7.1 7.1 19.0 22.7 22.3 Cooking Appliances Conventional Ovens Use an Oven............................................................ 109.6 46.2 18.8 22.5 22.1 1........................................................................... 103.3 44.1 17.8 21.2 20.2 2 or More.............................................................. 6.2 2.1 1.0 1.3 1.9 Do Not Use an Oven................................................ 1.5 1.0 Q 0.2 Q Most-Used Oven Fuel Electric................................................................. 67.9 26.8 11.5 14.4 15.1 Natural Gas.......................................................... 36.4 19.2 6.9 7.6 2.7 Propane/LPG....................................................... 5.2 0.2 0.4 0.4 4.2 Self-Cleaning Oven Use a Self-Cleaning Oven....................................

294

Total U.S.....................................................................  

U.S. Energy Information Administration (EIA) Indexed Site

4.2 4.2 7.6 16.6 Cooking Appliances Conventional Ovens Use an Oven........................................................ 109.6 23.7 7.5 16.2 1....................................................................... 103.3 22.4 6.8 15.6 2 or More.......................................................... 6.2 1.3 0.6 0.6 Do Not Use an Oven............................................ 1.5 0.5 Q 0.4 Most-Used Oven Fuel Electric.............................................................. 67.9 13.4 4.5 8.9 Natural Gas....................................................... 36.4 9.2 2.2 7.1 Propane/LPG.................................................... 5.2 1.0 0.7 0.3 Self-Cleaning Oven Use a Self-Cleaning Oven................................. 62.9 13.1 4.6 8.5 Continuous....................................................

295

Two techniques for verifying conventional reductions  

SciTech Connect

Conventional forces, long the forgotten stepchild of the arms control process, have recently taken on an unprecedented importance. In the United States, the Bush administration has placed the question of the conventional balance in Europe at the top of its negotiating agenda. And the NATO summit meeting in May 1989 resolved a difficult intra-alliance dispute on nuclear modernization by pledging to reach a conventional reductions agreement with the Eastern bloc in the short span of one year. The author attempt here to develop two approaches to minimize data exchanges - the envelope scheme and tagging - which could be applied in the event of conventional arms control agreements in Europe. In this context, they confine themselves to a scenario imposing restrictions on the levels of certain categories of weapon systems used for waging offensive warfare or mounting surprise attacks. NATO and the Warsaw Pact have already agreed at Negotiation Conventional armed Forced in Europe (CFE) that such treaty-limited items (TLIs) would include tanks, artillery, armored troop carries, combat aircraft, and helicopters, though precise definitions are still to be worked out. The emerging CFE agreement is expected to cover troop levels as well, but this article will focus on verification of armaments.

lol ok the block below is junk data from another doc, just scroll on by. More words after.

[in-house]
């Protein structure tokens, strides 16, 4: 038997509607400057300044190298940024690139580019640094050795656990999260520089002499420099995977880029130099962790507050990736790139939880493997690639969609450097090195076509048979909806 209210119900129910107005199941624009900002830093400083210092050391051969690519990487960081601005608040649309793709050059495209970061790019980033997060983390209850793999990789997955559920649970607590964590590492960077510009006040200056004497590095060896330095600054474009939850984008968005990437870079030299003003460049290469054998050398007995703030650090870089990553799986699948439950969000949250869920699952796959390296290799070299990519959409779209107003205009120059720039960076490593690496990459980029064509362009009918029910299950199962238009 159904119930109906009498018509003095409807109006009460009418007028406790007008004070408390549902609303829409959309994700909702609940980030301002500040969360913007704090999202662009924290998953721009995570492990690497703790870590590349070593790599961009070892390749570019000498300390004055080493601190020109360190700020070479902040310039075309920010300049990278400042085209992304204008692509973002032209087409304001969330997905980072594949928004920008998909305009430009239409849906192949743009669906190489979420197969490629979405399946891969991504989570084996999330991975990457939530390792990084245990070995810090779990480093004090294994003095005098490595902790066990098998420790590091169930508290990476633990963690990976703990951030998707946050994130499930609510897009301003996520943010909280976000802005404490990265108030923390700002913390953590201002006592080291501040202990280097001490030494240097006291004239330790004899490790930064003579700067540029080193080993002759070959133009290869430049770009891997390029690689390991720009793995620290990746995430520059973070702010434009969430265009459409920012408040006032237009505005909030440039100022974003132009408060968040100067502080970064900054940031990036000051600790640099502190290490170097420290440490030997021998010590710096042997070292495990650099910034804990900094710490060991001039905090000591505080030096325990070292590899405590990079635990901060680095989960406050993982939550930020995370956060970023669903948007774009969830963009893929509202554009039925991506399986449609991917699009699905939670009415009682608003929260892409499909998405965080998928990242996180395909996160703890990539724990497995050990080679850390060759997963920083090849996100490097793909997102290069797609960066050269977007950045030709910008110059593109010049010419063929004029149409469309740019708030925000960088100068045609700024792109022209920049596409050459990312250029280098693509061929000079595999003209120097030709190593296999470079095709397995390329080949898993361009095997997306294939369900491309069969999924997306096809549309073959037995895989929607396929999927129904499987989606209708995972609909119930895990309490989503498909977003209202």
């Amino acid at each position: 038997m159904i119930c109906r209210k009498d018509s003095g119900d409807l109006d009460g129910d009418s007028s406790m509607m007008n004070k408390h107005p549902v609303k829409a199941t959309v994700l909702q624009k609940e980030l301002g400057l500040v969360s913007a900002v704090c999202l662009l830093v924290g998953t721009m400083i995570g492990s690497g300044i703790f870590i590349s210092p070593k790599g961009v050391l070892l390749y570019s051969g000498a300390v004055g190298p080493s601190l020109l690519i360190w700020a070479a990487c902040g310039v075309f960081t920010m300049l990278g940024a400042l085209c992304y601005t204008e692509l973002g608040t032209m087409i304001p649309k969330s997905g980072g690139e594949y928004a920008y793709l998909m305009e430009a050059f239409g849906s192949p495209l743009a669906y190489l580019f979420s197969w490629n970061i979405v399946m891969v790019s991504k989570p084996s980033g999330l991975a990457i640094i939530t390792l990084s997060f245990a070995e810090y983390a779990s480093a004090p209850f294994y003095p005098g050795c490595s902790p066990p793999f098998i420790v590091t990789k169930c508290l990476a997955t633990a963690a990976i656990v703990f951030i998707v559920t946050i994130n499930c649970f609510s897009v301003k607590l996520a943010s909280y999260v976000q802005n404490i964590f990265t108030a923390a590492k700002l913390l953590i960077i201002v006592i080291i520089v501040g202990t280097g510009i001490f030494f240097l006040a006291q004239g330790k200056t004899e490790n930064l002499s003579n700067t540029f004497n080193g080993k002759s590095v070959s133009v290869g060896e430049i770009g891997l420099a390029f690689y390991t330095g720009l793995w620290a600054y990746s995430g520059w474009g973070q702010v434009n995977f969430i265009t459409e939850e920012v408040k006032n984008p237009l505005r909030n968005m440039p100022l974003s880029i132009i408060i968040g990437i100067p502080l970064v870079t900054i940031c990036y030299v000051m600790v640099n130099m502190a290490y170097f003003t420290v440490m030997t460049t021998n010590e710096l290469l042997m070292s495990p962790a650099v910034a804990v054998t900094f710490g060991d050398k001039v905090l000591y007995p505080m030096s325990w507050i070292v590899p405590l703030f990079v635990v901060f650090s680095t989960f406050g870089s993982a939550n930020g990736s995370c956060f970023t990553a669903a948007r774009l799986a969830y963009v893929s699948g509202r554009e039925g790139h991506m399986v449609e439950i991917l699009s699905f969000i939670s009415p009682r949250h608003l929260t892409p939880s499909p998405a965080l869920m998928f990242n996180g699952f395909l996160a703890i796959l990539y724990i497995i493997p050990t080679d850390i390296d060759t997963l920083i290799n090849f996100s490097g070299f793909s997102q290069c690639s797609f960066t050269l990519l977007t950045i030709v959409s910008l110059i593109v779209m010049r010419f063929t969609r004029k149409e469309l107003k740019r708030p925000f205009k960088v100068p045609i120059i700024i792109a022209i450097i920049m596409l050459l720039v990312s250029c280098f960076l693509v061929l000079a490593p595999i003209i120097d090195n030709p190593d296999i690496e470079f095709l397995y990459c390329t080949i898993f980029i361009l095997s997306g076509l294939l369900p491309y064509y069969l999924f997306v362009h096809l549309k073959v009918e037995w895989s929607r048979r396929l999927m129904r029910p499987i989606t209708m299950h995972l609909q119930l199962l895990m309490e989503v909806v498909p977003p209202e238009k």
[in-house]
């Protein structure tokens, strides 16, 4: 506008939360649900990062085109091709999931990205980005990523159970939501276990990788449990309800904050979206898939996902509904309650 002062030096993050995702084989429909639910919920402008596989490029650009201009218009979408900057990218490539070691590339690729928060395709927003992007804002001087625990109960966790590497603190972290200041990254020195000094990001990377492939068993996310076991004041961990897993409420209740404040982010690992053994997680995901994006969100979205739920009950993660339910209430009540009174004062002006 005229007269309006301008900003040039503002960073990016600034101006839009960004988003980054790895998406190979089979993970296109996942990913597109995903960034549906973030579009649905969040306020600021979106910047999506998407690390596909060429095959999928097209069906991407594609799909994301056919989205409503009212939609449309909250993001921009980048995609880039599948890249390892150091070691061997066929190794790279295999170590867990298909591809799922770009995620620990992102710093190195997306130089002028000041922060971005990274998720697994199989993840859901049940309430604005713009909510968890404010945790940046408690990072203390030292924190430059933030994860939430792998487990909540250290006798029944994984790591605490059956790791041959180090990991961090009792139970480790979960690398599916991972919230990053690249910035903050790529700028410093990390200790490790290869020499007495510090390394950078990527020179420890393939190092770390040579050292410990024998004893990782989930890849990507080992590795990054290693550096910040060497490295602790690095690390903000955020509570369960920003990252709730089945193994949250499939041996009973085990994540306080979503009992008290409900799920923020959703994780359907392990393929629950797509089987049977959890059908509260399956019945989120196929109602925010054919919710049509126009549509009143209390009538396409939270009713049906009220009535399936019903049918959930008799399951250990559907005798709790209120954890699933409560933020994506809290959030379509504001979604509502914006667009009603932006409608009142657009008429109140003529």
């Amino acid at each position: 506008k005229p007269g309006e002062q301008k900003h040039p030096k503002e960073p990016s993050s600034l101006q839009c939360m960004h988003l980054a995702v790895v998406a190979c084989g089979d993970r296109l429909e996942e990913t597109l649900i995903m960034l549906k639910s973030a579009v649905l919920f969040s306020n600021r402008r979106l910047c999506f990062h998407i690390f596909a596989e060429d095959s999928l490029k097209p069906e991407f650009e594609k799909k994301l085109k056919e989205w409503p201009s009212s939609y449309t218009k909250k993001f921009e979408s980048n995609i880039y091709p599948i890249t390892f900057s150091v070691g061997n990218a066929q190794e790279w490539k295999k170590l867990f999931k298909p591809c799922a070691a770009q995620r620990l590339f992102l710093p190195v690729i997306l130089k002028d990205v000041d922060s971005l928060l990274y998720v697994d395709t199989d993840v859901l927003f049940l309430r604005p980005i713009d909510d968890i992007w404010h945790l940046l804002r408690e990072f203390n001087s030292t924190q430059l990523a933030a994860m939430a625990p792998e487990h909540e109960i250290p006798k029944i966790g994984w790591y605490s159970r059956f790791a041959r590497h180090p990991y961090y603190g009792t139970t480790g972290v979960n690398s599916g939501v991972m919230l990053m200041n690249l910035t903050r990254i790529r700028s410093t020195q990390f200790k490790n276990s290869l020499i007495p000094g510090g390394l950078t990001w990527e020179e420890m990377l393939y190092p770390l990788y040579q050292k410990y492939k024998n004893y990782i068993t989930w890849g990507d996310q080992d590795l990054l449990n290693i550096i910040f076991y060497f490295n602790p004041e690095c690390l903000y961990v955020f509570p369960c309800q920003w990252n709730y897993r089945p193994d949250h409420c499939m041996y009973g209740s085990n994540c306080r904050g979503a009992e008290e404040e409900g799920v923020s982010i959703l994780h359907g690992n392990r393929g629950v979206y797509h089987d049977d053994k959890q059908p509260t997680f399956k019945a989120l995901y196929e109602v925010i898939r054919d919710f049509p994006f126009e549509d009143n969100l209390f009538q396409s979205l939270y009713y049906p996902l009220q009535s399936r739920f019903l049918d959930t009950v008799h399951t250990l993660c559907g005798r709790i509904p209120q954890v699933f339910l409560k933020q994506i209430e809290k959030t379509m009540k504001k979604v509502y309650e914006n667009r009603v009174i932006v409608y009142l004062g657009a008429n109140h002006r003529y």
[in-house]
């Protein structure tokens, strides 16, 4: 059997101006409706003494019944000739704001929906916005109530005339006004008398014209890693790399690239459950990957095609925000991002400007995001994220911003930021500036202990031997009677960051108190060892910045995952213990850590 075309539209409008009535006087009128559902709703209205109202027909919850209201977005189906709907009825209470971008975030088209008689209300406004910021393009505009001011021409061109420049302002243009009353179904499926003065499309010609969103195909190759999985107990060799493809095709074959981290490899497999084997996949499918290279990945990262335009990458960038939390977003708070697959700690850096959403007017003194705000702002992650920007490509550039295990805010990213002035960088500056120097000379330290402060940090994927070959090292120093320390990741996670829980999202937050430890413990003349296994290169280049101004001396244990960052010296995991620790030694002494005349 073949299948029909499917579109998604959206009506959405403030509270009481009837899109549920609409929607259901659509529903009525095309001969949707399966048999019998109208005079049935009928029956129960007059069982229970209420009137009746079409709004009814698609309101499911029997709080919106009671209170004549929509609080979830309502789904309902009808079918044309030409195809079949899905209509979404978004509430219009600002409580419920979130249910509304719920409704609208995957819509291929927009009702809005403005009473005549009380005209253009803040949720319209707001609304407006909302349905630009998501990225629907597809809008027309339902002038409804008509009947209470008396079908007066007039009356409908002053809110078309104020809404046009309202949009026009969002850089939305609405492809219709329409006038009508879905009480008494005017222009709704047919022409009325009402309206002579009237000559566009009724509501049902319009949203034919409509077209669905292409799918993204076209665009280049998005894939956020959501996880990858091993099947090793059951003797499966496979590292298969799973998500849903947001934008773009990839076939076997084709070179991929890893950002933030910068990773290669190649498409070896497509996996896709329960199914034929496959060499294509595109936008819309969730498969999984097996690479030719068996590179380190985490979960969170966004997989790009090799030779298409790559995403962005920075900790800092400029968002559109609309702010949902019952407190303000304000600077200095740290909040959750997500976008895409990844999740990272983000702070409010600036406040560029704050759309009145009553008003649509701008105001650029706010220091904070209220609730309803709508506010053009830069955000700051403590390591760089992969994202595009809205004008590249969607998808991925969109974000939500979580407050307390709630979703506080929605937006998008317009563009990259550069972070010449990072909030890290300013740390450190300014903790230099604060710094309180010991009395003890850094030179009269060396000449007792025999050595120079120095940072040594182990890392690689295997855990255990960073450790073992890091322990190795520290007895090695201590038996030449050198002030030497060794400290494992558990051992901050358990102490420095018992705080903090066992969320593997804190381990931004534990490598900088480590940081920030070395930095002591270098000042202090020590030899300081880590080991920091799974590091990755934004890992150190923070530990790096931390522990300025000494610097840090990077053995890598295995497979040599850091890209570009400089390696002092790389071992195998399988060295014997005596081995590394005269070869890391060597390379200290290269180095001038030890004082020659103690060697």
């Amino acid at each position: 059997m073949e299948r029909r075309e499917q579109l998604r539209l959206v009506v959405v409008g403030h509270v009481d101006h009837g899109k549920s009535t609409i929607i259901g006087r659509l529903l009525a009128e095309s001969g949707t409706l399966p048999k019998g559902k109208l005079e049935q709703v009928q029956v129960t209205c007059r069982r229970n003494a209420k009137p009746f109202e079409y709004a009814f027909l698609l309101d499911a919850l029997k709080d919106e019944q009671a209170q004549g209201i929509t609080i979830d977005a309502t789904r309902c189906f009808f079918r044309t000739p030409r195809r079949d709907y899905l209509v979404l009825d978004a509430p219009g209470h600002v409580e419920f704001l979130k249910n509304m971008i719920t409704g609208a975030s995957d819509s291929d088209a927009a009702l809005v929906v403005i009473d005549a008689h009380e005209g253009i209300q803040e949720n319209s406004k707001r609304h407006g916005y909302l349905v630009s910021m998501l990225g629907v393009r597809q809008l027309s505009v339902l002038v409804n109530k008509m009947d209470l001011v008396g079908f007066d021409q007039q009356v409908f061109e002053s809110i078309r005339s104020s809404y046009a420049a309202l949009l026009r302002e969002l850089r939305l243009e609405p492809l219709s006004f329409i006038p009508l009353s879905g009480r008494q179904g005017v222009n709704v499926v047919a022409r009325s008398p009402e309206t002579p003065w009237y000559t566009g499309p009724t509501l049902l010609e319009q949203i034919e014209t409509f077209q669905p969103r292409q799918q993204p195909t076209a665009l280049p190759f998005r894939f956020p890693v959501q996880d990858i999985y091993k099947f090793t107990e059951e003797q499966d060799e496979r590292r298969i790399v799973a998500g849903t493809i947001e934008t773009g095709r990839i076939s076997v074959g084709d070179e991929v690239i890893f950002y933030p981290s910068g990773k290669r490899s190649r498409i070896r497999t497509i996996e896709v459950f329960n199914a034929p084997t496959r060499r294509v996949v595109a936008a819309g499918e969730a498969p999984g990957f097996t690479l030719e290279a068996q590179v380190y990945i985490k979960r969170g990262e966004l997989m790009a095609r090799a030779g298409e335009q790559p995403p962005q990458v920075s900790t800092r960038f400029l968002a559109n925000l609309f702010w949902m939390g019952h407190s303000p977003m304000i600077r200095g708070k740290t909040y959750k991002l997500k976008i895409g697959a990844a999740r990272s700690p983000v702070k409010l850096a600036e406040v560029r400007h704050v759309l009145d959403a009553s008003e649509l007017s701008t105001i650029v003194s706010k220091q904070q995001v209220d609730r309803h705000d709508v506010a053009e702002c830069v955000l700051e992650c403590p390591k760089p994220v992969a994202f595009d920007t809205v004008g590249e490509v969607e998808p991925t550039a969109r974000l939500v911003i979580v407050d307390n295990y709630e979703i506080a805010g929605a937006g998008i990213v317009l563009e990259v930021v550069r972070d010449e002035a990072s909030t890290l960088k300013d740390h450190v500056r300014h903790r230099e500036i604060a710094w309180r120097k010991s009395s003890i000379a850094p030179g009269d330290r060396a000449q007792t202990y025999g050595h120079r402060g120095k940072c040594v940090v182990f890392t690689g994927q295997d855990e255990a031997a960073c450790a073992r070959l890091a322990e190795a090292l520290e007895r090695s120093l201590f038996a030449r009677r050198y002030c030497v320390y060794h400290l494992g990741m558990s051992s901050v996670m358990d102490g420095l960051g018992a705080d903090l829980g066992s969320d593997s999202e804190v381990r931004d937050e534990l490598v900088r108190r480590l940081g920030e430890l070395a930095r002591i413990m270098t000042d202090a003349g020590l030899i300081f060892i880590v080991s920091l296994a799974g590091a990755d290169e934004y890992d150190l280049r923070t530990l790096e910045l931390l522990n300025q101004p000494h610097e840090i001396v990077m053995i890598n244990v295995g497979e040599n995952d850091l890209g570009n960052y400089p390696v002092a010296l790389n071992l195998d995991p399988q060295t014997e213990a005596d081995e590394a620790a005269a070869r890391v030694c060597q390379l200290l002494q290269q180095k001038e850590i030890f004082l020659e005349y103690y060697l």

Maxfield, R.; Meerburg, A.J.

1989-08-01T23:59:59.000Z

296

A practical design for an integrated HVDC unit - connected hydro-electric generating station  

SciTech Connect

To date, several authors (see reference list) have proclaimed benefits which can be achieved by integrating HVDC converter stations directly with generating units. The cost of a significant amount of plant and facilities found in conventional schemes is thereby eliminated. So far as is known however, no detailed studies have been done to quantify these benefits. This paper outlines the results of a study made recently by the Manitoba HVDC Research Centre to determine the practicality of such a scheme. To give credence to the results an actual hydro station design was used incorporating a HVDC thyristor valve scheme in a hypothetical situation. Financial and other benefits were determined for this example together with conclusions and recommendations for future specific projects and further areas of study.